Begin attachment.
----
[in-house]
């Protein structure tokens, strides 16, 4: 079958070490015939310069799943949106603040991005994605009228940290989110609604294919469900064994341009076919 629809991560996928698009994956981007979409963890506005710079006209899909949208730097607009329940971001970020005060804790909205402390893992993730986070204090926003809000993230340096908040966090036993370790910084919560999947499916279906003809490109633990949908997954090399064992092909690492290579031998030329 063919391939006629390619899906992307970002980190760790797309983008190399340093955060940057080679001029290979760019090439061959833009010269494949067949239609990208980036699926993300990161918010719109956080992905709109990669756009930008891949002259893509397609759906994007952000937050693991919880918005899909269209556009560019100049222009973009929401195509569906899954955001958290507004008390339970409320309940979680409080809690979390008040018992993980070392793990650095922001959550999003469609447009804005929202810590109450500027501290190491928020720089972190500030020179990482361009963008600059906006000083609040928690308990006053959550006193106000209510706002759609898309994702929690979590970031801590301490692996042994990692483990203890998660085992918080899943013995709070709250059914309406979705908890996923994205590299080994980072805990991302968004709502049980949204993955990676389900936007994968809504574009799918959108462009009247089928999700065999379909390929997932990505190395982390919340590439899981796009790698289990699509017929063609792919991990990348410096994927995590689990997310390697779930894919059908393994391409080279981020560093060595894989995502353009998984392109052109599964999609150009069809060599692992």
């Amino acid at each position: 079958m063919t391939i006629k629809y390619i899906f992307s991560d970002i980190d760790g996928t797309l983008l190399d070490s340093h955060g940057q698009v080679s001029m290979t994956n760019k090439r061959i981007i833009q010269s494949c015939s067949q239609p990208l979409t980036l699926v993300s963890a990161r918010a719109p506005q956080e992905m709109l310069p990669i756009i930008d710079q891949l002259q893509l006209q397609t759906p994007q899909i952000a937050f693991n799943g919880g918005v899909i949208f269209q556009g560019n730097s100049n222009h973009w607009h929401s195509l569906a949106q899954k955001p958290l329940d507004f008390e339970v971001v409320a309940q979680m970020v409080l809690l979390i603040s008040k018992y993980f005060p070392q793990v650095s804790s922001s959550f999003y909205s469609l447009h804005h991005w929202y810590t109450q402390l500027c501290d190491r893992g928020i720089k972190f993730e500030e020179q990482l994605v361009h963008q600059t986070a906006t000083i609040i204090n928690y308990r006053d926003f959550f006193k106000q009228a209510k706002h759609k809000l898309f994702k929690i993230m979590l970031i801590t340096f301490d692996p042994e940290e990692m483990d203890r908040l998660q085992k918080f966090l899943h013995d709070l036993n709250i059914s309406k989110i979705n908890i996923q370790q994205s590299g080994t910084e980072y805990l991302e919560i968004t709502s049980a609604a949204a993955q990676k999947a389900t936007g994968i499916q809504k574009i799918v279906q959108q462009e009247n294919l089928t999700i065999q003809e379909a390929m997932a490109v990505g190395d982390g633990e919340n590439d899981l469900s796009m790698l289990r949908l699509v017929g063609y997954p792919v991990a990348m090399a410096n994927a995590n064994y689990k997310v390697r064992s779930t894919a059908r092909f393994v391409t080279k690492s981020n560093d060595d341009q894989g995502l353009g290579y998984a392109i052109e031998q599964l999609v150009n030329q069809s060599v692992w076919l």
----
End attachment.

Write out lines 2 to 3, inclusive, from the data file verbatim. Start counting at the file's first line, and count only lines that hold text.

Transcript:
């Protein structure tokens, strides 16, 4: 079958070490015939310069799943949106603040991005994605009228940290989110609604294919469900064994341009076919 629809991560996928698009994956981007979409963890506005710079006209899909949208730097607009329940971001970020005060804790909205402390893992993730986070204090926003809000993230340096908040966090036993370790910084919560999947499916279906003809490109633990949908997954090399064992092909690492290579031998030329 063919391939006629390619899906992307970002980190760790797309983008190399340093955060940057080679001029290979760019090439061959833009010269494949067949239609990208980036699926993300990161918010719109956080992905709109990669756009930008891949002259893509397609759906994007952000937050693991919880918005899909269209556009560019100049222009973009929401195509569906899954955001958290507004008390339970409320309940979680409080809690979390008040018992993980070392793990650095922001959550999003469609447009804005929202810590109450500027501290190491928020720089972190500030020179990482361009963008600059906006000083609040928690308990006053959550006193106000209510706002759609898309994702929690979590970031801590301490692996042994990692483990203890998660085992918080899943013995709070709250059914309406979705908890996923994205590299080994980072805990991302968004709502049980949204993955990676389900936007994968809504574009799918959108462009009247089928999700065999379909390929997932990505190395982390919340590439899981796009790698289990699509017929063609792919991990990348410096994927995590689990997310390697779930894919059908393994391409080279981020560093060595894989995502353009998984392109052109599964999609150009069809060599692992």
């Amino acid at each position: 079958m063919t391939i006629k629809y390619i899906f992307s991560d970002i980190d760790g996928t797309l983008l190399d070490s340093h955060g940057q698009v080679s001029m290979t994956n760019k090439r061959i981007i833009q010269s494949c015939s067949q239609p990208l979409t980036l699926v993300s963890a990161r918010a719109p506005q956080e992905m709109l310069p990669i756009i930008d710079q891949l002259q893509l006209q397609t759906p994007q899909i952000a937050f693991n799943g919880g918005v899909i949208f269209q556009g560019n730097s100049n222009h973009w607009h929401s195509l569906a949106q899954k955001p958290l329940d507004f008390e339970v971001v409320a309940q979680m970020v409080l809690l979390i603040s008040k018992y993980f005060p070392q793990v650095s804790s922001s959550f999003y909205s469609l447009h804005h991005w929202y810590t109450q402390l500027c501290d190491r893992g928020i720089k972190f993730e500030e020179q990482l994605v361009h963008q600059t986070a906006t000083i609040i204090n928690y308990r006053d926003f959550f006193k106000q009228a209510k706002h759609k809000l898309f994702k929690i993230m979590l970031i801590t340096f301490d692996p042994e940290e990692m483990d203890r908040l998660q085992k918080f966090l899943h013995d709070l036993n709250i059914s309406k989110i979705n908890i996923q370790q994205s590299g080994t910084e980072y805990l991302e919560i968004t709502s049980a609604a949204a993955q990676k999947a389900t936007g994968i499916q809504k574009i799918v279906q959108q462009e009247n294919l089928t999700i065999q003809e379909a390929m997932a490109v990505g190395d982390g633990e919340n590439d899981l469900s796009m790698l289990r949908l699509v017929g063609y997954p792919v991990a990348m090399a410096n994927a995590n064994y689990k997310v390697r064992s779930t894919a059908r092909f393994v391409t080279k690492s981020n560093d060595d341009q894989g995502l353009g290579y998984a392109i052109e031998q599964l999609v150009n030329q069809s060599v692992w076919l």